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That’s what FlyQuest support Kim “Wadid” Bae-in’s nickname is supposed to sound like. He came up with “Wadid” in classic Korean fashion, by taking a “boring” English word and tweaking it slightly to make it his own.
“I just chose random [letters] that sound like ‘warded,'” Wadid told Dot Esports. “Because I love to be support and going to ward.”
Wadid’s choice to main support made him a prime target for a FlyQuest squad looking to contend at the top levels of the LCS. After getting turned away in the semifinals last spring by Liquid, FlyQuest are putting their hopes of making the summer final on Wadid’s shoulders.
“Needed to change”
Wadid is another in a long line of Korean imports to come to North America. But the weird thing is, he doesn’t feel like a Korean import at all.
The first difference is his silky smooth English. He speaks with an elegant European accent that sounds better than most European imports, never mind the Korean ones. He has the exact type of voice that a team would love to dominate their comms.
Wadid’s grew up as a professional League player in Europe. It’s where he became serious as a professional, and had his biggest success, making it to the semifinals of Worlds last year with G2. There are a lot of reasons why, in a previous interview, Wadid called EU “home.”
“EU gave me the chance to play,” Wadid said. “I was for sure interested in NA or Korea, but if I had a chance to play in EU, I would prefer it.”
Wadid’s time with G2 didn’t last. The team dropped their duo lane in a grand experiment that just resulted in an MSI championship, the first for EU. Getting traded by G2 wasn’t a big deal for Wadid at first. But going from a first-place team to a struggling one was a big adjustment for the veteran support.
“I really didn’t care [about getting transferred] because I am so confident in myself,” Wadid said. “But it was unexpected, it was kind of hard for me to deal with the new environment. The experience at Rogue gave me tons of lessons. After that awful performance in the LEC Spring Split, we needed to change something for sure.”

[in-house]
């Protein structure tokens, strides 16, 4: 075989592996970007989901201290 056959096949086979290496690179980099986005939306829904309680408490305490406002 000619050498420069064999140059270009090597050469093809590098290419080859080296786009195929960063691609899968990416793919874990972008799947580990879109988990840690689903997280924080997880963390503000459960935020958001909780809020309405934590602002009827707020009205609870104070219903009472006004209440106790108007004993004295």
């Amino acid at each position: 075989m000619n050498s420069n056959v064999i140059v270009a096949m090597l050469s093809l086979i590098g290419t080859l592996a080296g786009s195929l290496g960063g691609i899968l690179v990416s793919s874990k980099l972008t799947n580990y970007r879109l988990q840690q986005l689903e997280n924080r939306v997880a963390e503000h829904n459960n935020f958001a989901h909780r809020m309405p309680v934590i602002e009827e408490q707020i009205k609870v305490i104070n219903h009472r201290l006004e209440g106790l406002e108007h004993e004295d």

That change came in another unexpected trade. Since coming to Europe in 2017, Wadid’s never experienced free agency—his contract has simply been transferred from team to team. “It’s complicated,” Wadid said.
Rogue gave Wadid the option to go to FlyQuest in a deal that made sense for both teams. Wadid accepted, and off he went to a new home.
Wadid described his introduction to FlyQuest by using words like “easy’ and “comfortable.” He didn’t know any of the players super well—his only contact was playing against mid laner Eugene “Pobelter” Park last year at Rift Rivals. But he liked that this was a veteran team that knew how they wanted to play and had already been together for a split.
So far, the integration has gone well, especially with new lane partner Jason “WildTurtle” Tran. WildTurtle is an NA legend, one of the best ADCs to play in the region. Getting to play with Turtle has been huge for Wadid. Before this year, Wadid was best known for his long partnership with EU ADC Petter “Hjarnan” Freyschuss. And his relationship with Hjarnan already seems similar to his current duo with WildTurtle.
“We just knew what’s gonna happen,” Wadid said. “We didn’t need to put effort on small stuff and always think about the team. I feel the same way with Turtle, it feels nice and easy to play League.”
For Wadid, building chemistry within a duo lane starts long before the game does. First, it’s easier to play well when the personal relationship is strong. WildTurtle is known as one of the most affable players in the region, and Wadid agrees with that assessment.
He and WildTurtle also talk constantly about champions and comps. To Wadid, having the same ideas about champions and matchups is crucial to actually executing the lane well.
As for what he brings to the rest of the team in its goal to make Worlds, Wadid thinks he can bring a European flavor to the team’s macro play. He wants to help FlyQuest improve with rotations, side lane play, and objective setup.
“Every time I watch LCS, I feel like they have worse rotation ideas compared to EU,” Wadid said. “I don’t want to be the team that goes ARAM every game like other teams, haha.”
On paper, Wadid’s partnership with FlyQuest is a fantastic match. He gets to play with a veteran duo lane partner, the team overall was missing a strong voice at support, and there’s potential to contend for the top spots in the league. It’s an environment set up for an import player to thrive, and Wadid is confident in FlyQuest’s chances.
We’ll see how well the paper tigers stack up when LCS play starts again on June 1.
This interview has been edited for clarity.